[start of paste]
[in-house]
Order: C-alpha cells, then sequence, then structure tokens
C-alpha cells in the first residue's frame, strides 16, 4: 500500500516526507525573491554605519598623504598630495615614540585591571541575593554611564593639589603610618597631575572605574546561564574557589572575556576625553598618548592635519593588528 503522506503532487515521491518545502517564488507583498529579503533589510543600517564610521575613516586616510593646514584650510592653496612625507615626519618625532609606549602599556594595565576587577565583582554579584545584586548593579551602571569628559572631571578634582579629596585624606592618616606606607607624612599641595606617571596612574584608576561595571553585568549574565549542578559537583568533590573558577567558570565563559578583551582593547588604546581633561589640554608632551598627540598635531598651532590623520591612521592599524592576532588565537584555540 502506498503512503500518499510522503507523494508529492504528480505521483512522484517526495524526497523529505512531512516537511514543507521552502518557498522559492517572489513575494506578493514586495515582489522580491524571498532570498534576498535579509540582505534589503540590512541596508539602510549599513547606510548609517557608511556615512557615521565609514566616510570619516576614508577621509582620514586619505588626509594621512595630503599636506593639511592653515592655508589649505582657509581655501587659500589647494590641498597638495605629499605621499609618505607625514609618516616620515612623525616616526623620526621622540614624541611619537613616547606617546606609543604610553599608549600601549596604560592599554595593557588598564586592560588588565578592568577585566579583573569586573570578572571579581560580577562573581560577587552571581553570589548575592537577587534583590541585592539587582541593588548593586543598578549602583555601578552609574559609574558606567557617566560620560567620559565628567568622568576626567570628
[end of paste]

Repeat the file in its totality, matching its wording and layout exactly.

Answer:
[in-house]
Order: C-alpha cells, then sequence, then structure tokens
C-alpha cells in the first residue's frame, strides 16, 4: 500500500516526507525573491554605519598623504598630495615614540585591571541575593554611564593639589603610618597631575572605574546561564574557589572575556576625553598618548592635519593588528 503522506503532487515521491518545502517564488507583498529579503533589510543600517564610521575613516586616510593646514584650510592653496612625507615626519618625532609606549602599556594595565576587577565583582554579584545584586548593579551602571569628559572631571578634582579629596585624606592618616606606607607624612599641595606617571596612574584608576561595571553585568549574565549542578559537583568533590573558577567558570565563559578583551582593547588604546581633561589640554608632551598627540598635531598651532590623520591612521592599524592576532588565537584555540 502506498503512503500518499510522503507523494508529492504528480505521483512522484517526495524526497523529505512531512516537511514543507521552502518557498522559492517572489513575494506578493514586495515582489522580491524571498532570498534576498535579509540582505534589503540590512541596508539602510549599513547606510548609517557608511556615512557615521565609514566616510570619516576614508577621509582620514586619505588626509594621512595630503599636506593639511592653515592655508589649505582657509581655501587659500589647494590641498597638495605629499605621499609618505607625514609618516616620515612623525616616526623620526621622540614624541611619537613616547606617546606609543604610553599608549600601549596604560592599554595593557588598564586592560588588565578592568577585566579583573569586573570578572571579581560580577562573581560577587552571581553570589548575592537577587534583590541585592539587582541593588548593586543598578549602583555601578552609574559609574558606567557617566560620560567620559565628567568622568576626567570628